Each youth is provided various individual and group therapies through outpatient services. Individual therapy is provided two sessions per week by a master’s level therapist and is conducted within the framework of cognitive behavioral therapy. This approach is used to challenge and develop the youth’s thought processes, beliefs, and behaviors. A master’s level therapist will also provide two group therapy sessions per week and may provide any specialized therapy or interventions recommended by the treatment team, while the therapeutic milieu is provided daily by bachelor’s level staff. The milieu is based upon a behavioral motivation system for which a pro-social and incentive based system fosters positive changes and assists the youth in gaining control over his own behaviors.
As the youth gain more control of their behavior and develop necessary skills, the team members refer the youth to a less restrictive environment where the youth can test and implement the skills and maturity learned while in the Special Needs Program.
Psychiatric care is available by a George Junior Republic psychiatrist for youth who display a more severe emotional or mental disturbance as indicated upon referral. Psychological testing is available as needed.
Academic services are provided through a partnership with the Grove City Area School District and each building has an independent and fully functioning classroom.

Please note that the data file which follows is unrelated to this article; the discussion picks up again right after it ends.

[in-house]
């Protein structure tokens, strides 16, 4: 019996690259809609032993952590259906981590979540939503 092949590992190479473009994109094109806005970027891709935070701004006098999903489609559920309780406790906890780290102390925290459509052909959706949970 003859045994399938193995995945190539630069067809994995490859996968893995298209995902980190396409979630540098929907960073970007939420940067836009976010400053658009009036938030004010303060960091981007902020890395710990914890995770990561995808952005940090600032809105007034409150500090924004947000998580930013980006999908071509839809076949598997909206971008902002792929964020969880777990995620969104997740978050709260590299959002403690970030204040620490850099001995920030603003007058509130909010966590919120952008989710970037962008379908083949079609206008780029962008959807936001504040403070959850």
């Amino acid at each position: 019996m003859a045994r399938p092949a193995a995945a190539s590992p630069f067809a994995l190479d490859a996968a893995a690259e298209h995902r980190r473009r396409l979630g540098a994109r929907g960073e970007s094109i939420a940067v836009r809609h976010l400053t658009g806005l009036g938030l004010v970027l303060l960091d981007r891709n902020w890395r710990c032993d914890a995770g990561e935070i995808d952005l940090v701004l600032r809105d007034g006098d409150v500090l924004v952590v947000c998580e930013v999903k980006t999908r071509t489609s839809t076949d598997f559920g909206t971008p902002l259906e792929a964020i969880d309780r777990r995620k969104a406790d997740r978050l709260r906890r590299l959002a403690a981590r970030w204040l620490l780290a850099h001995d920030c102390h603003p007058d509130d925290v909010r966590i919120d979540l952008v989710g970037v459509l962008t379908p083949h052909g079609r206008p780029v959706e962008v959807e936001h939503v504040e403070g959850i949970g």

Youth within the Special Needs Program are offered recreational services across campus under the direct supervision of clinical staff. As with a majority of our treatment programs, the recreation department develops and implements a wide range of activities for youth within the Special Needs Program.
Visitation and Home Passes Promote Family Reunification
Visits by immediate family members are available every weekend to promote family reunification and may include family therapy sessions. George Junior Republic encourages family visits on both Saturday and Sunday and can assist each family in making visitation arrangements.
Each youth may also earn six scheduled home passes per year during his residential treatment. These passes occur in February, April/May, June, August, November, and December. Each youth must show the appropriate progress in his treatment in order for staff to recommend a home pass. Home passes are necessary to treatment and allow each youth the opportunity to show his progress in both the home and community settings and prepare for reunification.
Referrals and Discharge
The treatment team at George Junior Republic coordinates discharge and referral for each youth in conjunction with the probation officer, caseworker and family. Often a discharge is scheduled for the same day as a review hearing in the placing county. Youth completing the Special Needs Program may either be referred for a stepdown to a lower level of care such as the General Residential Program or may return to their parents’ or guardian’s home. Some youth may be referred to an alternative placement, depending on the resources available to them. George Junior Republic recommends aftercare services to assist the youth in his adjustment to the community, school, and home. In addition, follow up mental health appointments are made to ensure that youth requiring medication will have a smooth transition of services.